That type of teamwork is a great way to build business relationships, says Mark Willis, business development manager at HDA Truck Pride.
“Business is all about relationships,” he says. “When it comes to trading work, you are not a competitor as much as someone who is sympathetic to their needs. If (customers) come to you and you help them that strengthens your relationship moving forward.”
In spite of its benefits, it’s important to remember adding service comes with risks.
One of the biggest issues distributors face in adding service is finding the right employees to make a service department work.
Opening a service shop is not something you do on a whim, says John Ferry, vice president at TransAxle, you have to have the right people in the right place to make money.
“I really don’t think it’s for everybody,” he says. “Unless you are committed to getting involved and making sure you hire the right people who will make it work you won’t be successful.
“(Service) is a people business, and you have to hire people who understand it and know what it takes over the long term.”
Dimaria agrees, and says when TransAxle hires a new service employee it makes sure to find an experienced and knowledgeable candidate.
Wade says that’s the only way to go, because learning on the job in the service business is too risky.
“Managing a service shop is a lot different than managing a parts store,” he says.
A service manager has to understand a shop’s infrastructure, how to manage and provide parts to technicians and the legal requirements and regulations for keeping a service facility in business.
Another major issue when adding service is the capital investment needed to open a service department. Service can be added to a distributor’s current location or it can be added by purchasing an existing service facility. The latter is the much more common route.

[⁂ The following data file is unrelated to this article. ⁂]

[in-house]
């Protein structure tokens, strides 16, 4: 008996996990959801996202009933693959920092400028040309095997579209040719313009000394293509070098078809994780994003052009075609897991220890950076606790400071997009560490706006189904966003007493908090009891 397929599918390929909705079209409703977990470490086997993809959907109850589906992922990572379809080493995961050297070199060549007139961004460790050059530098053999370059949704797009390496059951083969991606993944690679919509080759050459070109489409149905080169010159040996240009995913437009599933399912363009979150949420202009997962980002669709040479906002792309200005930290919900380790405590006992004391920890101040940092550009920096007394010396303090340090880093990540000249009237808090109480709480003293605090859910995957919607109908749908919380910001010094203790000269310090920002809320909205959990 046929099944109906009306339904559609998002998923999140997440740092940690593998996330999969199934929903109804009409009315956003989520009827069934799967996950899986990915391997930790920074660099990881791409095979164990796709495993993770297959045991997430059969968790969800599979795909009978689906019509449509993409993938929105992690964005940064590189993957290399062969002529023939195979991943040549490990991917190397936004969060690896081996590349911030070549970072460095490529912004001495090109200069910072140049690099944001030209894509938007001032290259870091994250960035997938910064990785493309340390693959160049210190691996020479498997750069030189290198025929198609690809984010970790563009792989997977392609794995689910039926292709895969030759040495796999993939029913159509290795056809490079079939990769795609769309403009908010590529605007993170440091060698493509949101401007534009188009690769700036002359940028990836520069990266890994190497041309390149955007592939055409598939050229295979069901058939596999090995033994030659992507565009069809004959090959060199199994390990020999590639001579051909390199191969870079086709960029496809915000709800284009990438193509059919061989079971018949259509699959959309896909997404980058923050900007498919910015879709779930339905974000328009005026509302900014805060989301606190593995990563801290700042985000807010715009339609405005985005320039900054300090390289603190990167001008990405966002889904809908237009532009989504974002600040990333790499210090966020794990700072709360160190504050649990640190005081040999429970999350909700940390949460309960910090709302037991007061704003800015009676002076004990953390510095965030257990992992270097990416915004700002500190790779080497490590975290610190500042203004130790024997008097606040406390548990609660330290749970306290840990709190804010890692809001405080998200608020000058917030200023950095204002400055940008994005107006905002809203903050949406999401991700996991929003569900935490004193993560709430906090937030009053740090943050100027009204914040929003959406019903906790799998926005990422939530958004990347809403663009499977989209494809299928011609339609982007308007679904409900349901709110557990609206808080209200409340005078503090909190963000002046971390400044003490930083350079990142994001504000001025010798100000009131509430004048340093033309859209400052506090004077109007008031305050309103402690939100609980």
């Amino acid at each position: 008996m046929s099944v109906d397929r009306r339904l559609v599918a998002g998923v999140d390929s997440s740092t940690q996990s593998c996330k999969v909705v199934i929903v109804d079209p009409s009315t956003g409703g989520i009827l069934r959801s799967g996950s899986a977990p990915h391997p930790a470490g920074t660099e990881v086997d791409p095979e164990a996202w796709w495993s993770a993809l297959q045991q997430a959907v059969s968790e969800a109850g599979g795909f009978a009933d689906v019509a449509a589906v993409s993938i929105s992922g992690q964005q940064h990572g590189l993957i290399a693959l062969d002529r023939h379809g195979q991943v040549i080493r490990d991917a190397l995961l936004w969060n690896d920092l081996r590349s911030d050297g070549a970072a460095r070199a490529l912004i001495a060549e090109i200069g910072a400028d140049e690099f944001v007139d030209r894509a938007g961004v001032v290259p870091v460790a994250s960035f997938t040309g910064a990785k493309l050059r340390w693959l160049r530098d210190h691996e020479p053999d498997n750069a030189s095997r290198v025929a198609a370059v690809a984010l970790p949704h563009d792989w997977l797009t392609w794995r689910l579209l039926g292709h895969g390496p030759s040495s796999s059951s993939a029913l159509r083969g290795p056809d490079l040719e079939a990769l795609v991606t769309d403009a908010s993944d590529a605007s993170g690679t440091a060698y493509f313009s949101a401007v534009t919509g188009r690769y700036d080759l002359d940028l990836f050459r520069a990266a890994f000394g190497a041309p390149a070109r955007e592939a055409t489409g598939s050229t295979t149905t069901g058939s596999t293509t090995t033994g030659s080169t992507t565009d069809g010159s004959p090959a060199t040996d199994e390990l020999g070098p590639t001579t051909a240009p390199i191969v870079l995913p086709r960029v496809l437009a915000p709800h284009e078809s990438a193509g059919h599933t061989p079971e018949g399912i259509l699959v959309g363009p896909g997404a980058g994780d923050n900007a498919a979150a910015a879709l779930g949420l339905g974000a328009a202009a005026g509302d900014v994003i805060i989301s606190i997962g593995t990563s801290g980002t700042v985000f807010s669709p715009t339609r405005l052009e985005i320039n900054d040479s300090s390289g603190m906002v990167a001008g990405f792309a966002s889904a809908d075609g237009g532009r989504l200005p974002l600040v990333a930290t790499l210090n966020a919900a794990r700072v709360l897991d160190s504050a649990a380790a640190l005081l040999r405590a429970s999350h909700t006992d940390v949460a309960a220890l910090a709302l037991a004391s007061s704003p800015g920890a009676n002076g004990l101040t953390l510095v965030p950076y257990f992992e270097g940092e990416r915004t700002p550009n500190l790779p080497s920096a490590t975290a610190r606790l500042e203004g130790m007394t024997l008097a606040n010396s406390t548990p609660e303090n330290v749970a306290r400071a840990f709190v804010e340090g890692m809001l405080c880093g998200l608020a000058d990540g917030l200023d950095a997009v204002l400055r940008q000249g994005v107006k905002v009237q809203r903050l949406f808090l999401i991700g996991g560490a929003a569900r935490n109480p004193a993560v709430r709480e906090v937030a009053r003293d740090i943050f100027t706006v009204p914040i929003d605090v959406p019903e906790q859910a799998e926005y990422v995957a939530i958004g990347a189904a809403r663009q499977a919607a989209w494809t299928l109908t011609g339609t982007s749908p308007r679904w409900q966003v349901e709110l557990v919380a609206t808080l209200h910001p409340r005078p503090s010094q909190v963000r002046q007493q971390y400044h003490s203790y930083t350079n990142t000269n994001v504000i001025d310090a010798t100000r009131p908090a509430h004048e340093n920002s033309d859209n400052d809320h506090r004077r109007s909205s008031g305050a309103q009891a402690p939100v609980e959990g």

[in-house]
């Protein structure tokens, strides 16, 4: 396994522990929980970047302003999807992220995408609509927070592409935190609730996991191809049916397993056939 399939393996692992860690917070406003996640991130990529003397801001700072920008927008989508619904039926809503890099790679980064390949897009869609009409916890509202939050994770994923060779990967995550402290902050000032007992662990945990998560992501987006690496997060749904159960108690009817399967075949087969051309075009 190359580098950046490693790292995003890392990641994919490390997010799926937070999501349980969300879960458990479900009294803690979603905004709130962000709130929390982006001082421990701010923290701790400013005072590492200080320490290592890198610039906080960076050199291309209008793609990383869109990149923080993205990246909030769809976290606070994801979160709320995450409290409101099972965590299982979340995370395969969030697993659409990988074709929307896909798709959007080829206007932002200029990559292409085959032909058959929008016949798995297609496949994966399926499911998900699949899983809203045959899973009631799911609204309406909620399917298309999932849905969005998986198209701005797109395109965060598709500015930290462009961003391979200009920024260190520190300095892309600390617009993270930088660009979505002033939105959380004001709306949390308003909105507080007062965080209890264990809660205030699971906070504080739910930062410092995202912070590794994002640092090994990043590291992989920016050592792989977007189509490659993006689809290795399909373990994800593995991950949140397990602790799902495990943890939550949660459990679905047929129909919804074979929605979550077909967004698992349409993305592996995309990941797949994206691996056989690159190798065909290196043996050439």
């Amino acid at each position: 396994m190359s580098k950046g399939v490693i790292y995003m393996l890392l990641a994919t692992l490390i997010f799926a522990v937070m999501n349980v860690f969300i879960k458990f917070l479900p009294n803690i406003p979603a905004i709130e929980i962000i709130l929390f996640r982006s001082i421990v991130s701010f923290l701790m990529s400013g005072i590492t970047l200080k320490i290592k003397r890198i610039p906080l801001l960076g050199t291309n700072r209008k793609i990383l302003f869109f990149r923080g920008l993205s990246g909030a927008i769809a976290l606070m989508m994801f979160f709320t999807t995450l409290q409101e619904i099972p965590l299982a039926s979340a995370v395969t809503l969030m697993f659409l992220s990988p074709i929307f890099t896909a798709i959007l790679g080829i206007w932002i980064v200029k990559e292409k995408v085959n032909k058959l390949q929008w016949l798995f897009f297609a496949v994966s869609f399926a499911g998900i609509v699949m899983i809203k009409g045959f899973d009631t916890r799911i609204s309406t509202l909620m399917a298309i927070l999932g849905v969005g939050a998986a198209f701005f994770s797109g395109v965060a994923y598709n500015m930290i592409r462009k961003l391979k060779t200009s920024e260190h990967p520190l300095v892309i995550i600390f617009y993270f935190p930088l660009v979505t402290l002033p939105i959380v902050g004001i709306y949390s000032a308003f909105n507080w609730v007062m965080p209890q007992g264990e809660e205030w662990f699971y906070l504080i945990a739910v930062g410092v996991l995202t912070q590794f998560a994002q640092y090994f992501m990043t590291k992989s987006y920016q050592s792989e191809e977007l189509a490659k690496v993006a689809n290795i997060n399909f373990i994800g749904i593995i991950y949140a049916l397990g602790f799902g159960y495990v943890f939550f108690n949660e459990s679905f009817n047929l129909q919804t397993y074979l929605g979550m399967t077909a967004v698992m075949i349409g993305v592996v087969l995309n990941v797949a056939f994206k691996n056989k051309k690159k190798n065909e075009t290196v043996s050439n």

To operate a successful service operation, a distributor must set aside space in his facility for service work — either bench or bay service — and bring in workshop equipment necessary to complete repairs. He also must supply his new staff with a full range of tools and parts and make sure there are customers.
“You certainly can add (service), but buying a ringing cash register is a lot easier,” says Mark Willis. “If you buy an existing location, you’re buying an account list. That location already has customers; it has business.
“Trying to add service to your business without that customer base is a lot harder.”
“If I made a decision to get into service work now, the only way I would do it would be to buy an existing shop,” says Stewart. “To Greenfield one would be very, very difficult.”
Insurance to cover the requisite investment in facilities, equipment and employees also is a factor that needs to be taken into account when adding service.
Wade says adding more comprehensive coverage to your insurance plan as your business expands is common knowledge, but he cautions business owners to make sure to add that coverage before expanding, not afterward.
“You have to have your entire infrastructure in place first,” he says.
Another reason to be cautious about entering the service business is that you do not want it to take away from your company’s biggest strengths.
With 10 locations covering the mid-Atlantic region, CRW Parts provides both heavy-duty and automotive parts.
Dave Willis, president and CEO, says his company already has a footprint in two markets, and says adding service to his existing locations could detract from what CRW does best: selling and distributing parts.
“The people who come to us (for parts) know they are getting a quality product and they know the kind of company we are,” he says. “We try to focus on that, and try to be the best we can at what we do.”
Stewart says Carolina Rim & Wheel does the same thing. There may be an opportunity for growth in service and he says his company may one day investigate that; but at this point he says the company’s goal is to remain an expert in its current field.
“We think we do a very good job providing parts and other services to our customers,” he says. “We try to provide as much technical information as we can to our customers, and we do whatever we can to build our relationships with them.”
How to maintain strong business relationships with customers is another thing to investigate when adding service to your parts distribution business.